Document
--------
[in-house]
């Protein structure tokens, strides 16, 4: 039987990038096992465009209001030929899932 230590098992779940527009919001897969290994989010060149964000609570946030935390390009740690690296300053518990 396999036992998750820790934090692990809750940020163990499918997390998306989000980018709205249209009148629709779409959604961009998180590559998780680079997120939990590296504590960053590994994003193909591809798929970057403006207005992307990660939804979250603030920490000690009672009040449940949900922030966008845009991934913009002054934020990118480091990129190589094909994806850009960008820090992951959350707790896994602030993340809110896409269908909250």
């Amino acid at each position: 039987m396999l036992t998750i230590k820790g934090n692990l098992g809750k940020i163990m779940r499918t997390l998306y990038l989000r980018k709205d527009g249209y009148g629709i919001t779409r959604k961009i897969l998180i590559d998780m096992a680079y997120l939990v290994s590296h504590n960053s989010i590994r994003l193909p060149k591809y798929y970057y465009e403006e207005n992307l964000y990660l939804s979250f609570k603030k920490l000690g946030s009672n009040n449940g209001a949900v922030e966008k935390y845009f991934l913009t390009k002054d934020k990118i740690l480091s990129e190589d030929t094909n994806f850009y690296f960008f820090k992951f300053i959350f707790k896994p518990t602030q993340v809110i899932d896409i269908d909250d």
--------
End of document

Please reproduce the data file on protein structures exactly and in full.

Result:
[in-house]
């Protein structure tokens, strides 16, 4: 039987990038096992465009209001030929899932 230590098992779940527009919001897969290994989010060149964000609570946030935390390009740690690296300053518990 396999036992998750820790934090692990809750940020163990499918997390998306989000980018709205249209009148629709779409959604961009998180590559998780680079997120939990590296504590960053590994994003193909591809798929970057403006207005992307990660939804979250603030920490000690009672009040449940949900922030966008845009991934913009002054934020990118480091990129190589094909994806850009960008820090992951959350707790896994602030993340809110896409269908909250």
């Amino acid at each position: 039987m396999l036992t998750i230590k820790g934090n692990l098992g809750k940020i163990m779940r499918t997390l998306y990038l989000r980018k709205d527009g249209y009148g629709i919001t779409r959604k961009i897969l998180i590559d998780m096992a680079y997120l939990v290994s590296h504590n960053s989010i590994r994003l193909p060149k591809y798929y970057y465009e403006e207005n992307l964000y990660l939804s979250f609570k603030k920490l000690g946030s009672n009040n449940g209001a949900v922030e966008k935390y845009f991934l913009t390009k002054d934020k990118i740690l480091s990129e190589d030929t094909n994806f850009y690296f960008f820090k992951f300053i959350f707790k896994p518990t602030q993340v809110i899932d896409i269908d909250d």